Brewster Woman’s Rescue Pets Become Social Media Trendsetters

By: Bronwen Walsh

Zephyr (aka "Zoomer," with spots) and Miles, sporting their colorful winter knit hats.

BREWSTER – Abigail Rhoads doesn’t follow people on social media. She follows animals.

“I just really love animals,” Rhoads said by phone recently. A volunteer at the Wareham-based nonprofit Peace for Ponies, which is rebranding as Peace for All Animals, she spends her leisure time rescuing miniature donkeys, sparing them from slaughterhouses.

“A lot of people are stopping by to see what’s going on with them,” she said of her two rescues, Zephyr and Miles. “Not everybody sees a donkey every day.
“People are crazy about Zephyr,” who has spotted hair, she said proudly. “It’s a fun way for people to feel connected.”

She was a fan of Pearl, Zephyr’s mom, who was rescued when she was pregnant. “I looked her up online, and they were right here in Wareham, recruiting volunteers. I got to be with Pearl when she gave birth,” Rhoads said.

When he was younger, “he had 150,000 followers” from as far away as Australia and Ireland, and many more from Texas and Oklahoma, Rhoads said.
“Zephyr’s screen name is ‘Zoomer.’ When he was just born, he’d be asleep and wake up and start doing zoomies around the paddock. Once people see Zoomer, they love him — he’s really a celebrity.”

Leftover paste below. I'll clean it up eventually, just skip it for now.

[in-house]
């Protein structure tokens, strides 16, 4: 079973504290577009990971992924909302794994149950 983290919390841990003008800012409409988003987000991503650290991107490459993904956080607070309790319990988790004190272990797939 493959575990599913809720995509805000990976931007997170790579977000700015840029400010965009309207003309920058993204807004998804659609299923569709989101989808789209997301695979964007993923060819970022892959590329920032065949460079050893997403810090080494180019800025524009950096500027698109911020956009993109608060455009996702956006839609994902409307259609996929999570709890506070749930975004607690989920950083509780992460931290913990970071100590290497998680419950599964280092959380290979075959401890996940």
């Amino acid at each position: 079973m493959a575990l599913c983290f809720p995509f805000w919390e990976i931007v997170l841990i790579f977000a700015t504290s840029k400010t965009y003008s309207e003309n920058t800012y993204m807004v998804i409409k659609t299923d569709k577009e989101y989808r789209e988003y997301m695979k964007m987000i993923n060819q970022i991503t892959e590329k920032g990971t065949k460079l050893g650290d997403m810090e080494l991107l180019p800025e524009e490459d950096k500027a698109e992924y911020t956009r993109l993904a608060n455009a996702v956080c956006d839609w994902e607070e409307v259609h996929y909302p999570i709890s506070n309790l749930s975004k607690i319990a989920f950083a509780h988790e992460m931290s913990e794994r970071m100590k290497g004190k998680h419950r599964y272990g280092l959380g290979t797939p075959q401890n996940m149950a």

Miles, with brown hair, was actually born in a Texas slaughterhouse, she said.

“He had pneumonia for the first two weeks of his life,” but survived thanks to Rhoads’ adopting him.

Who can resist wanting to hug them, especially when Zephyr and Miles are sporting their colorfully knit winter headwear?

“I started knitting these hats, kind of as a joke — for fun — because I Iove knitting,” said Rhoads. “They don’t need the hats for their protection or for warmth, but they’re awful cute in them.”

Rhoads’ posting adorable photos of her labors of love on social media prompted knitters worldwide to reach out, asking about hat sales, knitting patterns, and the donkeys themselves.

One of Zephyr’s top Facebook fans wrote, “Oh that this entire process could also be applied to the many homeless humans in our world.”

Originally from Pennsylvania Amish country, Rhoads earned a bachelor’s degree in English at Bates College in Lewiston, Maine, and a master’s degree in education from Simmons University. Most of her family now lives in Maine.

“I married a fisherman,” she said, and they raised two children. Son Sebastian Sacco graduated from Nauset Regional High School in May 2020, interned in Wellfleet with the Cape Cod Modern House Trust in 2021 and worked at Sunbird Cafe in Orleans last summer, and is now a student at the Pratt Institute School of Architecture. Daughter Ava Sacco graduates from Nauset this year.

“Raising our kids on Cape Cod has been amazing,” said Rhoads, who has taught high school English for 10 years at Sturgis Charter Public School, where she is lead teacher in the English department at Sturgis West. She also teaches yoga at Nove Yoga and Wellness in Dennis Port.

Donkeys are really desert animals, Rhoads said. There are three varieties: miniature, standard and mammoth.

“They’re quite different from horses; they’re easy to care for. They eat low-grade hay. They’re grazing on my Christmas tree right now. Fresh grass is actually not good for them.

“I’m training them to walk with me on a lead,” she said. “I take them for walks in the neighborhood.”

Rhoads has reached out to another local organization, Cape Cod Goat Walks, in hopes that one day she and her donkeys can book walks with visitors at Nickerson State Park and the Punkhorn.